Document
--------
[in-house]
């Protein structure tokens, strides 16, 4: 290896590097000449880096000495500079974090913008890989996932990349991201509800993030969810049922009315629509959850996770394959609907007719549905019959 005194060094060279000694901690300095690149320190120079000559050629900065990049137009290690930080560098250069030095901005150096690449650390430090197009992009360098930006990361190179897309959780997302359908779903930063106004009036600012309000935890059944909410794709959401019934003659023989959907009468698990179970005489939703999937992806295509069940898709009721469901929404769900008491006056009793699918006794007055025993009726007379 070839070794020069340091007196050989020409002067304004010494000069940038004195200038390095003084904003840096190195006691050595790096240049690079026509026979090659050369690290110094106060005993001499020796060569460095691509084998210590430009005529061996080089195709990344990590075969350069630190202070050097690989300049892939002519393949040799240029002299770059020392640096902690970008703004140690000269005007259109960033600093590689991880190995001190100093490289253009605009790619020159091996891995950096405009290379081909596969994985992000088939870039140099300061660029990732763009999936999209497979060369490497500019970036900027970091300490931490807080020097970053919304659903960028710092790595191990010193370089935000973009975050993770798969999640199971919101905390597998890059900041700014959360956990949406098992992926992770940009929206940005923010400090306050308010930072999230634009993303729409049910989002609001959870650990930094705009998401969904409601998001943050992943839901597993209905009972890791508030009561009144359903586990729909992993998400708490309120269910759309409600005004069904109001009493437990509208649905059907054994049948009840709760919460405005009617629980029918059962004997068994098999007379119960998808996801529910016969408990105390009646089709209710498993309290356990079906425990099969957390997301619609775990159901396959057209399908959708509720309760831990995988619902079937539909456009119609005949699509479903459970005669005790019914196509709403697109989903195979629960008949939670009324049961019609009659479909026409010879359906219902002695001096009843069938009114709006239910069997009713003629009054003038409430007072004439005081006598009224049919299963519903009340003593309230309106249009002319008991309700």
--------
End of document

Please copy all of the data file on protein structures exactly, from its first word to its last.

[in-house]
């Protein structure tokens, strides 16, 4: 290896590097000449880096000495500079974090913008890989996932990349991201509800993030969810049922009315629509959850996770394959609907007719549905019959 005194060094060279000694901690300095690149320190120079000559050629900065990049137009290690930080560098250069030095901005150096690449650390430090197009992009360098930006990361190179897309959780997302359908779903930063106004009036600012309000935890059944909410794709959401019934003659023989959907009468698990179970005489939703999937992806295509069940898709009721469901929404769900008491006056009793699918006794007055025993009726007379 070839070794020069340091007196050989020409002067304004010494000069940038004195200038390095003084904003840096190195006691050595790096240049690079026509026979090659050369690290110094106060005993001499020796060569460095691509084998210590430009005529061996080089195709990344990590075969350069630190202070050097690989300049892939002519393949040799240029002299770059020392640096902690970008703004140690000269005007259109960033600093590689991880190995001190100093490289253009605009790619020159091996891995950096405009290379081909596969994985992000088939870039140099300061660029990732763009999936999209497979060369490497500019970036900027970091300490931490807080020097970053919304659903960028710092790595191990010193370089935000973009975050993770798969999640199971919101905390597998890059900041700014959360956990949406098992992926992770940009929206940005923010400090306050308010930072999230634009993303729409049910989002609001959870650990930094705009998401969904409601998001943050992943839901597993209905009972890791508030009561009144359903586990729909992993998400708490309120269910759309409600005004069904109001009493437990509208649905059907054994049948009840709760919460405005009617629980029918059962004997068994098999007379119960998808996801529910016969408990105390009646089709209710498993309290356990079906425990099969957390997301619609775990159901396959057209399908959708509720309760831990995988619902079937539909456009119609005949699509479903459970005669005790019914196509709403697109989903195979629960008949939670009324049961019609009659479909026409010879359906219902002695001096009843069938009114709006239910069997009713003629009054003038409430007072004439005081006598009224049919299963519903009340003593309230309106249009002319008991309700």